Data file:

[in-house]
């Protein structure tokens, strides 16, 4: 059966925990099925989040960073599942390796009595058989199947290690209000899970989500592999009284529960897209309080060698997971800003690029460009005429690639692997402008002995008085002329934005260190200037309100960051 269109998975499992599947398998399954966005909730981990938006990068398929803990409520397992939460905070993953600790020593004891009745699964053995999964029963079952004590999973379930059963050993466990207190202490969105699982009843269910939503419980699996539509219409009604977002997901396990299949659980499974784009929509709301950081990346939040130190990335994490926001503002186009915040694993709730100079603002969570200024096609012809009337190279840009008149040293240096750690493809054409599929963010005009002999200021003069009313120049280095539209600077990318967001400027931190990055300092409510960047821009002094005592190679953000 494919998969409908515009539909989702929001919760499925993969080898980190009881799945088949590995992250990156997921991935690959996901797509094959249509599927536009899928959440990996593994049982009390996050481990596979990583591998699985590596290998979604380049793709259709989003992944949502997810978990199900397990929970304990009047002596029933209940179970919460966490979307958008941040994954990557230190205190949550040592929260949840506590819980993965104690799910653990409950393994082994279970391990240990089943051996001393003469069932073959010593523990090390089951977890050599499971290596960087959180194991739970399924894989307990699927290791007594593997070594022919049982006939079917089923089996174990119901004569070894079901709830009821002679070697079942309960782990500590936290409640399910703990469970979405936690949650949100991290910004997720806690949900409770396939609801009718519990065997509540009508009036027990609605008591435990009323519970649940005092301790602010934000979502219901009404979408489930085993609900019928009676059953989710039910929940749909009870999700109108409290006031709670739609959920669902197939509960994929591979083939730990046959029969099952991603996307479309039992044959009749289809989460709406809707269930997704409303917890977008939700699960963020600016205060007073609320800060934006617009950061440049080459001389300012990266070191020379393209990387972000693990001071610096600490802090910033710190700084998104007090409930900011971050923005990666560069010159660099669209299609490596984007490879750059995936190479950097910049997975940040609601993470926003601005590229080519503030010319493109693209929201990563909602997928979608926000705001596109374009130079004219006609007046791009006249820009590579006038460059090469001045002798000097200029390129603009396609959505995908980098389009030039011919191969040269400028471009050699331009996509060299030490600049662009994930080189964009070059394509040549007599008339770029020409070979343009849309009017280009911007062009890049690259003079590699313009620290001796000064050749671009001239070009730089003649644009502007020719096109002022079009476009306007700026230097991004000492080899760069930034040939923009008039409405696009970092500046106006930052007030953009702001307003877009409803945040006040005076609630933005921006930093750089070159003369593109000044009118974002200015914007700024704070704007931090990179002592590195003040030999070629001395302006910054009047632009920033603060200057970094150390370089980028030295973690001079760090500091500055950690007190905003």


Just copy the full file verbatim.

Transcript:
[in-house]
């Protein structure tokens, strides 16, 4: 059966925990099925989040960073599942390796009595058989199947290690209000899970989500592999009284529960897209309080060698997971800003690029460009005429690639692997402008002995008085002329934005260190200037309100960051 269109998975499992599947398998399954966005909730981990938006990068398929803990409520397992939460905070993953600790020593004891009745699964053995999964029963079952004590999973379930059963050993466990207190202490969105699982009843269910939503419980699996539509219409009604977002997901396990299949659980499974784009929509709301950081990346939040130190990335994490926001503002186009915040694993709730100079603002969570200024096609012809009337190279840009008149040293240096750690493809054409599929963010005009002999200021003069009313120049280095539209600077990318967001400027931190990055300092409510960047821009002094005592190679953000 494919998969409908515009539909989702929001919760499925993969080898980190009881799945088949590995992250990156997921991935690959996901797509094959249509599927536009899928959440990996593994049982009390996050481990596979990583591998699985590596290998979604380049793709259709989003992944949502997810978990199900397990929970304990009047002596029933209940179970919460966490979307958008941040994954990557230190205190949550040592929260949840506590819980993965104690799910653990409950393994082994279970391990240990089943051996001393003469069932073959010593523990090390089951977890050599499971290596960087959180194991739970399924894989307990699927290791007594593997070594022919049982006939079917089923089996174990119901004569070894079901709830009821002679070697079942309960782990500590936290409640399910703990469970979405936690949650949100991290910004997720806690949900409770396939609801009718519990065997509540009508009036027990609605008591435990009323519970649940005092301790602010934000979502219901009404979408489930085993609900019928009676059953989710039910929940749909009870999700109108409290006031709670739609959920669902197939509960994929591979083939730990046959029969099952991603996307479309039992044959009749289809989460709406809707269930997704409303917890977008939700699960963020600016205060007073609320800060934006617009950061440049080459001389300012990266070191020379393209990387972000693990001071610096600490802090910033710190700084998104007090409930900011971050923005990666560069010159660099669209299609490596984007490879750059995936190479950097910049997975940040609601993470926003601005590229080519503030010319493109693209929201990563909602997928979608926000705001596109374009130079004219006609007046791009006249820009590579006038460059090469001045002798000097200029390129603009396609959505995908980098389009030039011919191969040269400028471009050699331009996509060299030490600049662009994930080189964009070059394509040549007599008339770029020409070979343009849309009017280009911007062009890049690259003079590699313009620290001796000064050749671009001239070009730089003649644009502007020719096109002022079009476009306007700026230097991004000492080899760069930034040939923009008039409405696009970092500046106006930052007030953009702001307003877009409803945040006040005076609630933005921006930093750089070159003369593109000044009118974002200015914007700024704070704007931090990179002592590195003040030999070629001395302006910054009047632009920033603060200057970094150390370089980028030295973690001079760090500091500055950690007190905003």